Two thirds of hospitalized pneumonia patients receive longer durations of antibiotic therapy than necessary, which may increase their risk for adverse events according to results published in the Annals of Internal Medicine.

“Historically, providers prescribed long durations of antibiotic therapy for pneumonia because of concerns that short courses could lead to disease relapse or progression,” Valerie M. Vaughn, MD, MSc, of the University of Michigan Medical School and VA Ann Arbor Health System, and colleagues wrote. “However, recent studies, including multiple randomized controlled trials and systematic reviews, have demonstrated that shorter antibiotic therapy is safe and equally effective for most patients with pneumonia.”

The study comprised patients who were discharged from January 2017 to April 2018 with community-onset pneumonia, including community-acquired pneumonia or health care-associated pneumonia. Researchers examined patient data from 90 days prior to admission to 30 days after discharge to determine the rate of excess antibiotic treatment duration. Excess treatment duration was calculated by subtracting a patient’s expected treatment duration based on pneumonia classification, organism, and time to clinical stability from actual treatment duration.

Based on clinical guidelines, those with community-acquired pneumonia were expected to have antibiotic treatment duration of at least 5 days and those with health care–associated pneumonia were expected to have antibiotic treatment duration of at last 7 days.

Pill bottle knocked over
Two thirds of hospitalized pneumonia patients receive longer durations of antibiotic therapy than necessary, which may increase their risk for adverse events according to results published in the Annals of Internal Medicine.
Source: Adobe Stock

Among the 6,481 patients with pneumonia included in the study, two thirds (67.8%) received excess antibiotic therapy, the overwhelming majority (93.2%) of which originated with antibiotic prescription at discharge.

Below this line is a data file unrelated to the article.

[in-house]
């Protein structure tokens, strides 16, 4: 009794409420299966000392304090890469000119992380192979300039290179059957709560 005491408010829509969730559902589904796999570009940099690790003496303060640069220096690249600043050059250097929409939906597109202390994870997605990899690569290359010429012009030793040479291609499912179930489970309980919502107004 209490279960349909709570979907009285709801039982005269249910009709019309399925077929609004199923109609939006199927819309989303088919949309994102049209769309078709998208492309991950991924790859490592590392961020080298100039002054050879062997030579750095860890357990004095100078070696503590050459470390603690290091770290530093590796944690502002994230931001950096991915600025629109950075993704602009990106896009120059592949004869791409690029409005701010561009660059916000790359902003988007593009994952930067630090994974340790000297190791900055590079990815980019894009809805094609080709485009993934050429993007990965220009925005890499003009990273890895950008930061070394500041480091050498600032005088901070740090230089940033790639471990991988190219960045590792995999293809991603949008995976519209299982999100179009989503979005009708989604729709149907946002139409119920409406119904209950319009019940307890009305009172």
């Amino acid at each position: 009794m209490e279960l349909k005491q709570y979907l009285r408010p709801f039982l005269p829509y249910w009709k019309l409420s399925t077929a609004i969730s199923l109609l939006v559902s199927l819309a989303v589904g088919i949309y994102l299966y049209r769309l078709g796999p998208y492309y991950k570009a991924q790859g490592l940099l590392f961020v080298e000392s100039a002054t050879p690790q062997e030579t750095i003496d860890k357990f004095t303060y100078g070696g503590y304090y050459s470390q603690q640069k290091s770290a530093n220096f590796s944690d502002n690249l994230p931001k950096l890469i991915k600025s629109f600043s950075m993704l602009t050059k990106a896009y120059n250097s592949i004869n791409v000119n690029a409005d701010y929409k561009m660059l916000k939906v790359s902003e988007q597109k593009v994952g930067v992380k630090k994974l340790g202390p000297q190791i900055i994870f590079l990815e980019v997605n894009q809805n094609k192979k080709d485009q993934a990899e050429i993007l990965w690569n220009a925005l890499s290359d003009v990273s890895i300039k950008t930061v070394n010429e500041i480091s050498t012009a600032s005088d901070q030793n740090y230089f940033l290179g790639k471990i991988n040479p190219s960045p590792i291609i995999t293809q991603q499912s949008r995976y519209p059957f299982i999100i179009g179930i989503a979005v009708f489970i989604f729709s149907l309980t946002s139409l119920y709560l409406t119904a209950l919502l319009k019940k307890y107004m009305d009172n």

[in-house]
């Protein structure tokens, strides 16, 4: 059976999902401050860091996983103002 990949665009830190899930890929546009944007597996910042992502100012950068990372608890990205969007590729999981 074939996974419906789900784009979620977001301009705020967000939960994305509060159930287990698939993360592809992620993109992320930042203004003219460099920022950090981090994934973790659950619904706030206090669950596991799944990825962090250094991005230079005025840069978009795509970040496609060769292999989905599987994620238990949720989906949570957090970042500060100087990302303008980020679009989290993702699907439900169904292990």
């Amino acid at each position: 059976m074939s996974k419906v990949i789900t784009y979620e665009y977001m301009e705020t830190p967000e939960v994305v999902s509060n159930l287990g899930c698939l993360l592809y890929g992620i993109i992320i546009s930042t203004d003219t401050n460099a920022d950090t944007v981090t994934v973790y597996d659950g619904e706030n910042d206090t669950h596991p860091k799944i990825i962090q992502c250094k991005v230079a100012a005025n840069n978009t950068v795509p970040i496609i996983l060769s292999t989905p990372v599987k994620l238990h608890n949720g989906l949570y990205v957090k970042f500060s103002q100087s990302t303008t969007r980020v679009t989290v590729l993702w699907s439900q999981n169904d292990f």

Researchers also evaluated outcomes including death, readmission, ED visits, antibiotic-associated adverse events, provider-documented adverse events and patient-reported adverse events. Patient-reported events were identified during follow-up phone interviews.

Patients were more likely to receive excess duration of antibiotic treatment if they underwent respiratory cultures or nonculture diagnostic testing, had longer hospital stays, received high-risk antibiotics within 90 days of admission, had community acquired-pneumonia, and did not have antibiotic treatment duration recorded at hospital discharge.

The odds of patient-reported adverse events caused by antibiotic treatments, such as diarrhea gastrointestinal distress and mucosal candidiasis, increased by 5% with each excess day of treatment. Excess antibiotic treatment was not tied to lower rates of death, hospital readmission, ED visits, or Clostridioides difficile infection.

“Vaughn and colleagues' findings add to the considerable body of evidence supporting the antibiotic mantra ‘shorter is better,’” Brad Spellberg, MD, of Los Angeles County-University of Southern California Medical Center and Louis B. Rice, MD, of Rhode Island Hospital and the Warren Alpert Medical School at Brown University, wrote in an editorial accompanying the study. “The cumulative evidence indicates that each day of antibiotic therapy beyond the first confers a decreasing additional benet to clinical cure while increasing the burden of harm in the form of adverse effects, superinfections, and selection of antibiotic resistance.” – by Erin Michael

Disclosure: Rice reports personal fees from Macrolide and Zavante Pharmaceuticals outside the submitted work. Spellberg reports consulting for Acurx, Alexion, Merck, Paratek, Shionogi and TheoremDx and equity from BioAIM, ExBaq, Motif and Mycomed outside the submitted work. Vaughn reports no relevant financial disclosures. Please see study for all other authors’ relevant financial disclosures.